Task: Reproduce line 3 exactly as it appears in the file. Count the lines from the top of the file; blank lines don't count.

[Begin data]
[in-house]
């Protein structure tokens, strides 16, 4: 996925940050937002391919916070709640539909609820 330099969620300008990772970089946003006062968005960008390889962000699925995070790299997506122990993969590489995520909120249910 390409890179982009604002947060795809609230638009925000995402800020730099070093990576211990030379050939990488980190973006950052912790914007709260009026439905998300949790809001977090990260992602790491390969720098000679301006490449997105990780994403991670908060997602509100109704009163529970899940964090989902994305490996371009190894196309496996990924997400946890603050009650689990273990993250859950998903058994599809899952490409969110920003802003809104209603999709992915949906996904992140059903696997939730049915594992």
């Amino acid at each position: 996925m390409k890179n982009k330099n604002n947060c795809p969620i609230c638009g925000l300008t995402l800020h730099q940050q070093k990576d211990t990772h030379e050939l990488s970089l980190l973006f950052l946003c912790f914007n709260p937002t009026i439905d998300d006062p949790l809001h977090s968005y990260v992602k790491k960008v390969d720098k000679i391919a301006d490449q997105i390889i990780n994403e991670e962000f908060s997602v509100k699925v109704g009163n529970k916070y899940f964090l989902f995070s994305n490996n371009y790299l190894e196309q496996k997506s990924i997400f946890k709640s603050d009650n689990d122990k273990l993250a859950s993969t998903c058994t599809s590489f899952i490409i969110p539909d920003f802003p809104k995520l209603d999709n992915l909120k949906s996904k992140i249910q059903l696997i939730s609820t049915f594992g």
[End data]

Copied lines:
């Amino acid at each position: 996925m390409k890179n982009k330099n604002n947060c795809p969620i609230c638009g925000l300008t995402l800020h730099q940050q070093k990576d211990t990772h030379e050939l990488s970089l980190l973006f950052l946003c912790f914007n709260p937002t009026i439905d998300d006062p949790l809001h977090s968005y990260v992602k790491k960008v390969d720098k000679i391919a301006d490449q997105i390889i990780n994403e991670e962000f908060s997602v509100k699925v109704g009163n529970k916070y899940f964090l989902f995070s994305n490996n371009y790299l190894e196309q496996k997506s990924i997400f946890k709640s603050d009650n689990d122990k273990l993250a859950s993969t998903c058994t599809s590489f899952i490409i969110p539909d920003f802003p809104k995520l209603d999709n992915l909120k949906s996904k992140i249910q059903l696997i939730s609820t049915f594992g």